"Why Starbucks Needs to Get Out of the Forbidden City? was title of a blog article written by Rui Chenggang, an anchorman on CCTV's English channel. The article has sparked another round of hot debate on whether the American coffee chain should be removed from one of the most important landmarks of Chinese civilization.
Anchorman: this is trampling on Chinese culture
Perhaps it is acceptable to have a Starbucks outlet near the Forbidden City, Rui wrote in his article, but it is "obscene?to have it within the City where it will be remembered by visitors as part of this historic Chinese site.
He argues that the coffee shop, a symbol of popular culture in America and western countries as a whole, doesn't blend in at the Forbidden City. He goes so far as to call it "visual pollution?
"It is not globalizing; it is trampling on Chinese culture,?he said.
His blog recorded 530,000 hits and comments have flooded the Web. Many have called the outlet a "disgrace" and the Palace Museum, the administrative organ of the Forbidden City, a "slave to money", according to Tuesday's China Daily.
Museum spokesman: we will stick to principles of conservation
The Museum's spokesman Feng Nai'en responded to the accusation in an interview with the Beijing Morning Post. He said that the museum was in discussions with Starbucks to find a proper solution, with the outcome to be decided by mid-year at the very latest.
Rent money from the coffee chain, as from other shops, is part of the museum's business earnings, said Feng, adding that when the commercial benefits clash with conservation the museum gives priority to the latter.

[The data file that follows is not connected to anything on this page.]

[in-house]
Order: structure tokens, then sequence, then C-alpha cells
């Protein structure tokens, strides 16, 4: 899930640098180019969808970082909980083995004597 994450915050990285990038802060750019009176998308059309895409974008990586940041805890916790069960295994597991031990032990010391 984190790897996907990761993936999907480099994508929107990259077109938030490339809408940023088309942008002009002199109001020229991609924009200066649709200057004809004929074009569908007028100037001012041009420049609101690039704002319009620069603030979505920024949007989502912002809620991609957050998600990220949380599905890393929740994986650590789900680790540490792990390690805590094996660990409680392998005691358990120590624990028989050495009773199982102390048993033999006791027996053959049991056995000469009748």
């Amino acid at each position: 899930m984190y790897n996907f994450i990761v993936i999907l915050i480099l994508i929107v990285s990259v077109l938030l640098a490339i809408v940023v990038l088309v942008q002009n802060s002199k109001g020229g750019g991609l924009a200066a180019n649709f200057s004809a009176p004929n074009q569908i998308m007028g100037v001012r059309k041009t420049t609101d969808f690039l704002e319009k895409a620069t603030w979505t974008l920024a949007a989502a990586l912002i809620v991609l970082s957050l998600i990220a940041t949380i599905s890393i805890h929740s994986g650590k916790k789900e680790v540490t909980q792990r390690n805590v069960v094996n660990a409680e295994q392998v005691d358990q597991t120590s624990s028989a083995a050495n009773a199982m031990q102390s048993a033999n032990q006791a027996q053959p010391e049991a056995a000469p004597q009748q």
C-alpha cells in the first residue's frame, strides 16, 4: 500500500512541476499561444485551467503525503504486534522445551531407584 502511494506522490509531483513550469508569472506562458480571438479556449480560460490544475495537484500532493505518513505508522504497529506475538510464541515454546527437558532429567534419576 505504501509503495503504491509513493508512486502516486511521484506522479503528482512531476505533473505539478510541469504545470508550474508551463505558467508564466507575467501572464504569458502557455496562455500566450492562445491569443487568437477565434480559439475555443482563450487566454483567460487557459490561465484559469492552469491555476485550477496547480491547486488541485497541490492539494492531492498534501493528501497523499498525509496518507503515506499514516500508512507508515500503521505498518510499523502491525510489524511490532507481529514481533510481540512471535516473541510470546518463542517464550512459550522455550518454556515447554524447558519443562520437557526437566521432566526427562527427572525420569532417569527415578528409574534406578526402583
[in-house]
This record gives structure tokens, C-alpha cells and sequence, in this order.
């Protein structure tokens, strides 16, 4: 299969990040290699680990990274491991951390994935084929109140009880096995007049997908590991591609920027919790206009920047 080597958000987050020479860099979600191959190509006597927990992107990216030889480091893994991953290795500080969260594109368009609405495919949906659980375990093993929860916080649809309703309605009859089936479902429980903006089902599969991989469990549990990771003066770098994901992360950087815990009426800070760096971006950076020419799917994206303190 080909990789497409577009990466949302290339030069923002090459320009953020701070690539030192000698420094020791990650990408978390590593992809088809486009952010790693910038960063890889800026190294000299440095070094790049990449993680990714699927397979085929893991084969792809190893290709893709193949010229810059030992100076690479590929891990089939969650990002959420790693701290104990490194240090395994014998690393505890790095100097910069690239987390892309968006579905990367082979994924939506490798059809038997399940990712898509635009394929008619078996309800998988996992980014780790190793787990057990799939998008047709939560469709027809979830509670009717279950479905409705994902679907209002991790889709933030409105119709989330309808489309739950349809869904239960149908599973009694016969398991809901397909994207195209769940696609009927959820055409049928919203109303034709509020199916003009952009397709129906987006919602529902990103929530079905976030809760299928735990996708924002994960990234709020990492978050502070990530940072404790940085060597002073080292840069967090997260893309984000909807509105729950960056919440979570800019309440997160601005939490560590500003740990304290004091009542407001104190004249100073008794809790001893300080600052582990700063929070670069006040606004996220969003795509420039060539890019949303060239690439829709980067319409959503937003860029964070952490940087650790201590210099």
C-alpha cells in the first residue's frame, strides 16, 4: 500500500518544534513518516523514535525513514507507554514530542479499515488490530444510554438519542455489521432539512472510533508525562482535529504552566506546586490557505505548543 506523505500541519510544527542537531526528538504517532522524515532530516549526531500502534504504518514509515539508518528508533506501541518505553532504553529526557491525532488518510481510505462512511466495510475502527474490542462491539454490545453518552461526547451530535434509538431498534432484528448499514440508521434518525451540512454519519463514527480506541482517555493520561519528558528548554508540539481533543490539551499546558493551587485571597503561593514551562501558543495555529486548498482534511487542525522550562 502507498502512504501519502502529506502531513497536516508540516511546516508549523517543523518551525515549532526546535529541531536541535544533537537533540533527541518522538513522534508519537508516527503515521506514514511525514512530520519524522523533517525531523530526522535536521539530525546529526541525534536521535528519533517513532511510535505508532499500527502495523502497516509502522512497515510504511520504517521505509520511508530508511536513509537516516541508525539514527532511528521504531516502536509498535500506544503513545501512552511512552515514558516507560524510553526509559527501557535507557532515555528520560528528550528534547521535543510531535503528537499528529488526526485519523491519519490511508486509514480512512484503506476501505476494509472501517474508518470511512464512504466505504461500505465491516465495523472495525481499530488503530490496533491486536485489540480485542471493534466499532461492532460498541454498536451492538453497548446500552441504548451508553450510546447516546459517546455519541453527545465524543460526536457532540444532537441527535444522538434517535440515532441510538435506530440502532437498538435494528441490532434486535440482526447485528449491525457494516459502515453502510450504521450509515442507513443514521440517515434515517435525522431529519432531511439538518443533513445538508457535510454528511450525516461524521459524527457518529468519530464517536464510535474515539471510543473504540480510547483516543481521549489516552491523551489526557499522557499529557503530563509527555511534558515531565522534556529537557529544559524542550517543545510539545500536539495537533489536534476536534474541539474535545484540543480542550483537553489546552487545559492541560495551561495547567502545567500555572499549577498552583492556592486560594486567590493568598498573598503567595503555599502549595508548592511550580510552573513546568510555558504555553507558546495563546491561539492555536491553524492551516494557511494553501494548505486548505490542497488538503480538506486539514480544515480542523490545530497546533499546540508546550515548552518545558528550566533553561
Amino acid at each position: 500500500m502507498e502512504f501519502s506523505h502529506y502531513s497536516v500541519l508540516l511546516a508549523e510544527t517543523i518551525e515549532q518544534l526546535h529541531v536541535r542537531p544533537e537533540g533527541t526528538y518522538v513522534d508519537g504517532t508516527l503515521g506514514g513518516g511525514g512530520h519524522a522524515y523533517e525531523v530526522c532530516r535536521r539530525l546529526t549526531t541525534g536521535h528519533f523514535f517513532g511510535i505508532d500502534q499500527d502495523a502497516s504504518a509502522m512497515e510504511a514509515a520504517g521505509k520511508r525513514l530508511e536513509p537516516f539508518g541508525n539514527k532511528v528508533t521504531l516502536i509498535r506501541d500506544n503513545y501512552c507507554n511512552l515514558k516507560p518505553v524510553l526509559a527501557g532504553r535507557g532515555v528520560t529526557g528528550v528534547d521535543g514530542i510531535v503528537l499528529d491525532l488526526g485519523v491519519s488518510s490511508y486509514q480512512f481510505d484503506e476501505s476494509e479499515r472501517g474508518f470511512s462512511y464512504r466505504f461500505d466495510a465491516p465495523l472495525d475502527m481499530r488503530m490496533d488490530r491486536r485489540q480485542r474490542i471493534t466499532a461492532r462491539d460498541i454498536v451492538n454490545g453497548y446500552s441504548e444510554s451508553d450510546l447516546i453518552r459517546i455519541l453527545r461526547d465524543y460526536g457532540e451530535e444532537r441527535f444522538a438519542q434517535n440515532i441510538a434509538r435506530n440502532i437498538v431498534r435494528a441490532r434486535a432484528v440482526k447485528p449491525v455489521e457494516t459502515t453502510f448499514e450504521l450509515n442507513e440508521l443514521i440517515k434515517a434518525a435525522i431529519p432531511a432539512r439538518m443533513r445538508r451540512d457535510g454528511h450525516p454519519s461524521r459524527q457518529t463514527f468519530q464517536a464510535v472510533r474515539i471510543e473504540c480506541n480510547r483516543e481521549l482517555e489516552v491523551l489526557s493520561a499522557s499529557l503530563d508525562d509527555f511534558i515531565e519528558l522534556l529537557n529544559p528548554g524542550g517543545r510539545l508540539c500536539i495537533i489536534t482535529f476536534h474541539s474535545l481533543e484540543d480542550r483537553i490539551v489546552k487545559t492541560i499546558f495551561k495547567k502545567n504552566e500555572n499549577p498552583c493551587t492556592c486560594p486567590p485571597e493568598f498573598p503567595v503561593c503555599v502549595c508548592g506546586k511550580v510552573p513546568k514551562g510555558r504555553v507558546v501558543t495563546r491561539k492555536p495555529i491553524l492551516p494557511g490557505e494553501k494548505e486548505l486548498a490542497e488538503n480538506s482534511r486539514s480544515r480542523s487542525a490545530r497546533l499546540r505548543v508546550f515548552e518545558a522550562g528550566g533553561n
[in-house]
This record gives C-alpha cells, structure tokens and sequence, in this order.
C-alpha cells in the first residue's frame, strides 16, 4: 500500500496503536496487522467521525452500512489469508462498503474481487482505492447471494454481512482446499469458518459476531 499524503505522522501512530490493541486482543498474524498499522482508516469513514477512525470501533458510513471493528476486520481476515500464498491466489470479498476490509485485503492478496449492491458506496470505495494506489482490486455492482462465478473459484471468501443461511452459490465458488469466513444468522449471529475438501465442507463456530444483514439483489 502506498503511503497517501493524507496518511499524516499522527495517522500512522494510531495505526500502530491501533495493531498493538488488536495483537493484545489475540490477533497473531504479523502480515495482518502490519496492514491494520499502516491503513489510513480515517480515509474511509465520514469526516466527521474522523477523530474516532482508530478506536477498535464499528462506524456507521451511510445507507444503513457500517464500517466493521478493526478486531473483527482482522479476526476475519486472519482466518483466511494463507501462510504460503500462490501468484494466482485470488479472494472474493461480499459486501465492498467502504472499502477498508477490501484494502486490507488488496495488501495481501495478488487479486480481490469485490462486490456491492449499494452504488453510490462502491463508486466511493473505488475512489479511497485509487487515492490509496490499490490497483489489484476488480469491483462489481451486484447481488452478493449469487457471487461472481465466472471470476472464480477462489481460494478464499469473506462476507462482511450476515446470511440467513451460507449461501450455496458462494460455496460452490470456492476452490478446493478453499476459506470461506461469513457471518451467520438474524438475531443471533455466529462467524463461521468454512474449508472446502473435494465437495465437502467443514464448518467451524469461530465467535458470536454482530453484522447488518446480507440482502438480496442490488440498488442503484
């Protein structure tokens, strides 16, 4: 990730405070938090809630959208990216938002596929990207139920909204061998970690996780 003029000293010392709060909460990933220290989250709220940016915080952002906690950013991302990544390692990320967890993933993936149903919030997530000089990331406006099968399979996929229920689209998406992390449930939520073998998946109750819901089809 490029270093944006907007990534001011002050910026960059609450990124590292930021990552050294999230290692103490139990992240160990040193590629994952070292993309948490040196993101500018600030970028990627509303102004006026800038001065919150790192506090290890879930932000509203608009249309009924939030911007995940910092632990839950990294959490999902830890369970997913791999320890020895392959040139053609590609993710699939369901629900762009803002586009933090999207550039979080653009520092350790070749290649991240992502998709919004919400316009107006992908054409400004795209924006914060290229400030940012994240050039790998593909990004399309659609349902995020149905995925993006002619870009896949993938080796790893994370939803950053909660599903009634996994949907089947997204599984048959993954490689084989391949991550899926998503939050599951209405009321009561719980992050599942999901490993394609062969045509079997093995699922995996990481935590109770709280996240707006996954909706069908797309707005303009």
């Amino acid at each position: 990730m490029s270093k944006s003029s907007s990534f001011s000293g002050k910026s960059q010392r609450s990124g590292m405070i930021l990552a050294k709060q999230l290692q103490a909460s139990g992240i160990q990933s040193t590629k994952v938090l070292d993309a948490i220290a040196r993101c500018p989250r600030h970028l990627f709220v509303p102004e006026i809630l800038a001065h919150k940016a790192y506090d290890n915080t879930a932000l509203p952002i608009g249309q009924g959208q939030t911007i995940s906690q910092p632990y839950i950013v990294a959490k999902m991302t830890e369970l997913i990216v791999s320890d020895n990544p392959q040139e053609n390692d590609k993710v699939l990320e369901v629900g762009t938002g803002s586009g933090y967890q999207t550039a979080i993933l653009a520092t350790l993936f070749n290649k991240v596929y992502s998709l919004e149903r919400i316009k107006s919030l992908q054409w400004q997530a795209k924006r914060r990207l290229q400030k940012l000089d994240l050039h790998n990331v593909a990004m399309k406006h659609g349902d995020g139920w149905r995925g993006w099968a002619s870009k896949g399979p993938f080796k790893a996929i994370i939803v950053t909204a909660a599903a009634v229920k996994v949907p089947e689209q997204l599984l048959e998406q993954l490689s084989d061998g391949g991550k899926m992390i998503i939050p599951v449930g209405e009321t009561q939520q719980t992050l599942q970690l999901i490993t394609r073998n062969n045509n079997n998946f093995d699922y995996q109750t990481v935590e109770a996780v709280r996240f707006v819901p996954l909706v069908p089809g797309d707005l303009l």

As early as 2005, the museum began to reconsider the layout and appearance of shops within the Forbidden City, wanting them to blend in better with the surroundings, Feng told the reporter.
Liu Rong, director of the Department of Policies, Laws and Regulations under the State Administration of Cultural Heritage, said in an interview that certain commercial operation were permitted by cultural relic organizations as they must also cater to tourists. However, priority must given to the proper preservation of cultural relics, including the overall image of each site.
Media: unwise to become slave to profit
Magnificent and imposing, the Forbidden City is a manifestation of traditional Chinese culture at its peak, and a Starbucks outlet from across the Pacific looks simply out of place there, wrote Lin Jinfang, a teacher from Jiangxi University, in an article published by Beijing Youth Daily, on January 17.
Another article on Xinhua Net voiced the opinion that the Forbidden City, as one of the most vivid symbols of the thousands of years of Chinese culture, should not be so insulted, especially not for the sake of making money.
On the same day, however, Beijing Youth Daily ran another article by Zhu Shugu, in which a civil servant from Sichuan argued that tourist facilities and cultural relics should not be lumped together. "But,?he said, "if we remove all tourist facilities related to western culture for the sake of 'original flavor? then we would certainly have to expel more than Starbucks."
Net voices: looking forward to an intact, harmonious Forbidden City
Most netizens who posted their comments were against commercial facilities in the Forbidden City.
A netizen calling himself JS wrote: "The picture of the Starbucks in the Forbidden City looks really awkward. There can be cultural exchanges. But blending everything together so crudely will only change the original 'flavor.'
Another netizen wrote that "we hope cultural relics will not be confused with business opportunities."
Liuqiu Luwei, a noted anchorwoman with Hong Kong's Phoenix TV, also waded into the debate, voicing her opinion on her blog. Both Chinese and foreign nationals hope for a harmonious, beautiful and intact Forbidden City, rather than a place distorted by commercial boards or shops, she said.
"But who should be the one to ensure that? she asked. "Even if Starbucks is pressured to relocate, something else inappropriate may appear."
By People's Daily Online